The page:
A look into what causes Alabama’s beautiful sunrises

They’re all different, but we get plenty of stunning ones
Published: Feb. 28, 2022 at 10:29 AM CST|Updated: Feb. 28, 2022 at 3:20 PM CST
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MONTGOMERY, Ala. (WSFA) - Have you witnessed a beautiful or simply jaw-dropping sunrise in Alabama? You are definitely not alone. We get some truly magnificent sunrises (and sunsets), but why exactly are some of them so great?

A sunrise over Montgomery.
A sunrise over Montgomery.(WSFA 12 News)

It typically has to do with clouds. Clouds are a huge reason why a particular sunrise stands out from the rest. But not just any clouds; we need mid-level and/or upper-level clouds to grace our skies at the right moment for a sunrise to truly pop.

Those mid- and upper-level clouds allow us to get those incredible and deep purples, pinks, reds, and oranges. We also need enough breaks in those clouds to allow the sun to shine through. It’s also vital that there isn’t an abundance of low-level “thick” cloud cover that would block out the sun’s rays.

Sunrises and sunsets are reddish-orange because the other colors are scattered out.
Sunrises and sunsets are reddish-orange because the other colors are scattered out.(WSFA 12 News)

That combination of things allows for enough of the sun’s light to strike the underside of the mid- and upper-level clouds as it rises in the morning sky. If clouds that are 6,000 to 40,000 feet up in the sky are illuminated, you usually get a spectacular sunrise. The sunrise will likely begin to show itself upwards of an hour before the official sunrise time, and it can stay beautiful for several minutes afterwards.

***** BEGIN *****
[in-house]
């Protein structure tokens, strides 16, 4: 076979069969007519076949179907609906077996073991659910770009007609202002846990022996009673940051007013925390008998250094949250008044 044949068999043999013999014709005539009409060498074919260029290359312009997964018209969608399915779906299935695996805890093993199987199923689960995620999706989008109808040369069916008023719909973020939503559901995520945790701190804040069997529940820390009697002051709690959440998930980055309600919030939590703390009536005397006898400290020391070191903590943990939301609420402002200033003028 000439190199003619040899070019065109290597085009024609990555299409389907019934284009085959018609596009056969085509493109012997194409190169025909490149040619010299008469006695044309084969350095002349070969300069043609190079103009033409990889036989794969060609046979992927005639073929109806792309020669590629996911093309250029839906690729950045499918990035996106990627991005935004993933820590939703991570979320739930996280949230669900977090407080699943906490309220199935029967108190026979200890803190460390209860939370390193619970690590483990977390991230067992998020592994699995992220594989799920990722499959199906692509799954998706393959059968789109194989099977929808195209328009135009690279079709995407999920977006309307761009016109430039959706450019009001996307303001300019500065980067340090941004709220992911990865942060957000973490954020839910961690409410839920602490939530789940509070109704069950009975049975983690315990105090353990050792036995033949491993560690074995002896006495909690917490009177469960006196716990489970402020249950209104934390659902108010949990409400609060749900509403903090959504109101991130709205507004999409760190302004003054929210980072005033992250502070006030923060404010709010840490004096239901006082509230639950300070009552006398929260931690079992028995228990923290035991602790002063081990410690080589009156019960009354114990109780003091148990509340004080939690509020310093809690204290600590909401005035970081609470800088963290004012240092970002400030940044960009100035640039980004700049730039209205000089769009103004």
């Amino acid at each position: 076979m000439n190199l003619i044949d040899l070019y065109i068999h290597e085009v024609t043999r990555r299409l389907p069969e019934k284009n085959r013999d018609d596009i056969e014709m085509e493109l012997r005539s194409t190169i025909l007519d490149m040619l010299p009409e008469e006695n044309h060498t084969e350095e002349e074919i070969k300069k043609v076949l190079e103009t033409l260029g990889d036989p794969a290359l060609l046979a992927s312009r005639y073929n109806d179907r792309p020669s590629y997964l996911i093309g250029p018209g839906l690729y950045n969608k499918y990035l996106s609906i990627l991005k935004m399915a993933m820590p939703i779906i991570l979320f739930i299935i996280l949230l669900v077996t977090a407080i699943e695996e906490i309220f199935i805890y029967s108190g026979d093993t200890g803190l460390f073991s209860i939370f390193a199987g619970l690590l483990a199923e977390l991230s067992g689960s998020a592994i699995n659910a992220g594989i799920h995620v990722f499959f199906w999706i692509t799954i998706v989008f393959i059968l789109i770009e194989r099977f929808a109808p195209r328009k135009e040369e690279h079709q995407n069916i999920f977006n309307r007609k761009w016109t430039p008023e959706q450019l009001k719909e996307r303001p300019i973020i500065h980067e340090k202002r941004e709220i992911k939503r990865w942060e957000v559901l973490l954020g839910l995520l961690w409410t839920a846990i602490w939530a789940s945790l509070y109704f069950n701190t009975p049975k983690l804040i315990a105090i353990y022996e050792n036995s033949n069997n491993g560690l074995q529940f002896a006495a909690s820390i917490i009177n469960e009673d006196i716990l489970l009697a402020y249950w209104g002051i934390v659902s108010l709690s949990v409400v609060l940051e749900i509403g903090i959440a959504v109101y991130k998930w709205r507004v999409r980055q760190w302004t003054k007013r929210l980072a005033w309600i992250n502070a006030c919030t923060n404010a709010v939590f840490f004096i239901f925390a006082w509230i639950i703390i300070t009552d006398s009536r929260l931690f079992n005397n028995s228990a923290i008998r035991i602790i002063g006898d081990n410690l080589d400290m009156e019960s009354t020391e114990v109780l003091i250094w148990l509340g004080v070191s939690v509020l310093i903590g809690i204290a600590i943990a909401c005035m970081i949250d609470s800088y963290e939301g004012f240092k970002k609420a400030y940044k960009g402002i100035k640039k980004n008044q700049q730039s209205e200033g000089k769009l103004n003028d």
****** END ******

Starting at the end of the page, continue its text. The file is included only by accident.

During that window, the sunrise and its associated color assortments will change several times -- sometimes quite quickly. So it’s important to never give up on a sunrise just because at one moment it doesn’t look great.

The reasoning behind the reddish and orange-ish colors, by the way, is because the sun’s light has to travel farther to reach our eyes when it’s on the horizon (sunrise and sunset). As the light travels, all colors except the oranges and reds are scattered out by particles in the air. So when we see the color around sunrise and sunset, all that’s left is brilliant reds and oranges.

It’s more than just clouds up in our morning sky, though, that make sunrise. There are a few other things that need to come together to get the absolute best sunrise possible. Contrary to popular belief, you actually want a haze-free, pollution-free and smoke-free sky to get the deepest, most colorful sunrises and sunsets. Essentially you want “clear” or “clean” air overhead and to your east (for sunrise) and west (for sunset).

We measure sunrises on a 1-10 scale on Today in Alabama.
We measure sunrises on a 1-10 scale on Today in Alabama.(WSFA 12 News)

The pollutants that exist in hazy, smoky or dirty skies lead to “pale” hues of yellow and pink during a sunrise. Those same pollutants also effectively rob a sunrise or sunset of its potential brilliance and intensity if they are prevalent enough in the sky.

If the air is “clean” and has some mid-level or high-level clouds present, be prepared to be dazzled. Now it’s not every day we get a sunrise that is unforgettable or stunning, but always be on the lookout if you notice some clouds in the sky!

Also listen in on Today in Alabama as Meteorologist Tyler Sebree sometimes gives out his rating of a given morning’s sunrise. If you snap a photo, be sure to send it in so we can see it and perhaps show it on air.

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